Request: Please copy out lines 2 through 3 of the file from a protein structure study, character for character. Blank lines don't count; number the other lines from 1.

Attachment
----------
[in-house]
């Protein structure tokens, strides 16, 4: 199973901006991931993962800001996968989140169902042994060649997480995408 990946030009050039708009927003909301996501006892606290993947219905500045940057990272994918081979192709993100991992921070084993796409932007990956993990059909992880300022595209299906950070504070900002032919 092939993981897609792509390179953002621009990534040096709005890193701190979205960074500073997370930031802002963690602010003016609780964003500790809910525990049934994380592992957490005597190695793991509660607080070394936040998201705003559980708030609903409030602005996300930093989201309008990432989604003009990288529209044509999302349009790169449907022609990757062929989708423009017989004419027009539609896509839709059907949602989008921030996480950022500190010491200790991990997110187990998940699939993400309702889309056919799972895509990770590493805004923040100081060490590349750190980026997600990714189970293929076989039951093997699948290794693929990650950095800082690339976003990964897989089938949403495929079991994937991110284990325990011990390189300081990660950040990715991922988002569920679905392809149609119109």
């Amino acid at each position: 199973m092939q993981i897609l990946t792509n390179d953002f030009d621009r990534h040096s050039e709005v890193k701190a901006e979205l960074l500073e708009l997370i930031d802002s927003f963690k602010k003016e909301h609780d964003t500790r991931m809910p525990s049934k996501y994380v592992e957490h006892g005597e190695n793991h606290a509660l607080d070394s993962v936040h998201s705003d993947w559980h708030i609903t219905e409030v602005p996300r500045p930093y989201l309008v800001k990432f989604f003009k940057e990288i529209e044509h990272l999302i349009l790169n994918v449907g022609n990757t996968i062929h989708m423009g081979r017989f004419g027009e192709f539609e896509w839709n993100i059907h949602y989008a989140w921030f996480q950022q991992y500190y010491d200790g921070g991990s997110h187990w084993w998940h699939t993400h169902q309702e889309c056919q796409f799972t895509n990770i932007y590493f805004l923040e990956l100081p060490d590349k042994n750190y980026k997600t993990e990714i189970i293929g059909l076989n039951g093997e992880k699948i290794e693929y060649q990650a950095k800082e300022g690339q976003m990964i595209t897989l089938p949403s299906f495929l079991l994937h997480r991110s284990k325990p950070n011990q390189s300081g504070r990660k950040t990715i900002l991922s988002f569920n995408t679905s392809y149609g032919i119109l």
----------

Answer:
């Protein structure tokens, strides 16, 4: 199973901006991931993962800001996968989140169902042994060649997480995408 990946030009050039708009927003909301996501006892606290993947219905500045940057990272994918081979192709993100991992921070084993796409932007990956993990059909992880300022595209299906950070504070900002032919 092939993981897609792509390179953002621009990534040096709005890193701190979205960074500073997370930031802002963690602010003016609780964003500790809910525990049934994380592992957490005597190695793991509660607080070394936040998201705003559980708030609903409030602005996300930093989201309008990432989604003009990288529209044509999302349009790169449907022609990757062929989708423009017989004419027009539609896509839709059907949602989008921030996480950022500190010491200790991990997110187990998940699939993400309702889309056919799972895509990770590493805004923040100081060490590349750190980026997600990714189970293929076989039951093997699948290794693929990650950095800082690339976003990964897989089938949403495929079991994937991110284990325990011990390189300081990660950040990715991922988002569920679905392809149609119109």
């Amino acid at each position: 199973m092939q993981i897609l990946t792509n390179d953002f030009d621009r990534h040096s050039e709005v890193k701190a901006e979205l960074l500073e708009l997370i930031d802002s927003f963690k602010k003016e909301h609780d964003t500790r991931m809910p525990s049934k996501y994380v592992e957490h006892g005597e190695n793991h606290a509660l607080d070394s993962v936040h998201s705003d993947w559980h708030i609903t219905e409030v602005p996300r500045p930093y989201l309008v800001k990432f989604f003009k940057e990288i529209e044509h990272l999302i349009l790169n994918v449907g022609n990757t996968i062929h989708m423009g081979r017989f004419g027009e192709f539609e896509w839709n993100i059907h949602y989008a989140w921030f996480q950022q991992y500190y010491d200790g921070g991990s997110h187990w084993w998940h699939t993400h169902q309702e889309c056919q796409f799972t895509n990770i932007y590493f805004l923040e990956l100081p060490d590349k042994n750190y980026k997600t993990e990714i189970i293929g059909l076989n039951g093997e992880k699948i290794e693929y060649q990650a950095k800082e300022g690339q976003m990964i595209t897989l089938p949403s299906f495929l079991l994937h997480r991110s284990k325990p950070n011990q390189s300081g504070r990660k950040t990715i900002l991922s988002f569920n995408t679905s392809y149609g032919i119109l």